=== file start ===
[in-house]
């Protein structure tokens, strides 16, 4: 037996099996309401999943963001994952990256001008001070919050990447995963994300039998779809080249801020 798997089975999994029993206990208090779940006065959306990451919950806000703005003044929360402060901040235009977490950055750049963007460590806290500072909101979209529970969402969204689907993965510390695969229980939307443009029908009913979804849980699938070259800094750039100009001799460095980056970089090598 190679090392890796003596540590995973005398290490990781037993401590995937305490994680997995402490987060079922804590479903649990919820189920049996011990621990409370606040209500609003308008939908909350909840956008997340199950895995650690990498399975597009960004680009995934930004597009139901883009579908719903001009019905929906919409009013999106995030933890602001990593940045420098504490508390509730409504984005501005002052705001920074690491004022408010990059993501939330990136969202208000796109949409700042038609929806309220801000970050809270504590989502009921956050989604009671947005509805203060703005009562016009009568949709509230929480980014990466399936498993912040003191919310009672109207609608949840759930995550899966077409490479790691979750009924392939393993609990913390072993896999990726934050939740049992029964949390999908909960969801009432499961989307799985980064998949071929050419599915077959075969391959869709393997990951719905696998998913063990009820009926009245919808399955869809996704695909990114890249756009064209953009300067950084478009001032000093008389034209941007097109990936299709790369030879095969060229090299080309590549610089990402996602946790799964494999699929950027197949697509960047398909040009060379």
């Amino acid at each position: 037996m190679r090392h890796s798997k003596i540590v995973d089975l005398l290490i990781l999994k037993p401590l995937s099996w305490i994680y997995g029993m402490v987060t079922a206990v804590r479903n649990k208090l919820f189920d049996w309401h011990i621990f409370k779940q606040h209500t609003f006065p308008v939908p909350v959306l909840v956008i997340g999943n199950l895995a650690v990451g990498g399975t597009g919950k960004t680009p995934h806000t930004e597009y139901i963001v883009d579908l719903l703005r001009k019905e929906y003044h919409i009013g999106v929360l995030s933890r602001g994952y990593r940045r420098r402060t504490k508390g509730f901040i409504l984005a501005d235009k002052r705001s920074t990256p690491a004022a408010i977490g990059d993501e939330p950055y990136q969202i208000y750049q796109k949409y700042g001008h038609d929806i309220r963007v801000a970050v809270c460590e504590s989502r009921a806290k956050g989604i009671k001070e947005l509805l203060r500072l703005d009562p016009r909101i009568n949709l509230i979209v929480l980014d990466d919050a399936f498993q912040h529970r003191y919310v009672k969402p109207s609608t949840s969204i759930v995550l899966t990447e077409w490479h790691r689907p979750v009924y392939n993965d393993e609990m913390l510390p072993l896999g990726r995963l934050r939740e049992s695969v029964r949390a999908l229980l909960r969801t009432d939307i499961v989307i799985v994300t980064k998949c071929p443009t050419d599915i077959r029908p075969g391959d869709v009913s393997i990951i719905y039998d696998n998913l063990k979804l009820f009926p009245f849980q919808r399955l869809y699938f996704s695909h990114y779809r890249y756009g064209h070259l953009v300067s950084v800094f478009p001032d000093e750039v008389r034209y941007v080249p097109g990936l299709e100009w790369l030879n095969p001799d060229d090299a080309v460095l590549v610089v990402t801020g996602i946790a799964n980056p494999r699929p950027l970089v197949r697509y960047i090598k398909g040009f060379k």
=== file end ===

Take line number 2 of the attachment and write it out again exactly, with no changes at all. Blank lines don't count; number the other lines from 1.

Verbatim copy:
């Protein structure tokens, strides 16, 4: 037996099996309401999943963001994952990256001008001070919050990447995963994300039998779809080249801020 798997089975999994029993206990208090779940006065959306990451919950806000703005003044929360402060901040235009977490950055750049963007460590806290500072909101979209529970969402969204689907993965510390695969229980939307443009029908009913979804849980699938070259800094750039100009001799460095980056970089090598 190679090392890796003596540590995973005398290490990781037993401590995937305490994680997995402490987060079922804590479903649990919820189920049996011990621990409370606040209500609003308008939908909350909840956008997340199950895995650690990498399975597009960004680009995934930004597009139901883009579908719903001009019905929906919409009013999106995030933890602001990593940045420098504490508390509730409504984005501005002052705001920074690491004022408010990059993501939330990136969202208000796109949409700042038609929806309220801000970050809270504590989502009921956050989604009671947005509805203060703005009562016009009568949709509230929480980014990466399936498993912040003191919310009672109207609608949840759930995550899966077409490479790691979750009924392939393993609990913390072993896999990726934050939740049992029964949390999908909960969801009432499961989307799985980064998949071929050419599915077959075969391959869709393997990951719905696998998913063990009820009926009245919808399955869809996704695909990114890249756009064209953009300067950084478009001032000093008389034209941007097109990936299709790369030879095969060229090299080309590549610089990402996602946790799964494999699929950027197949697509960047398909040009060379």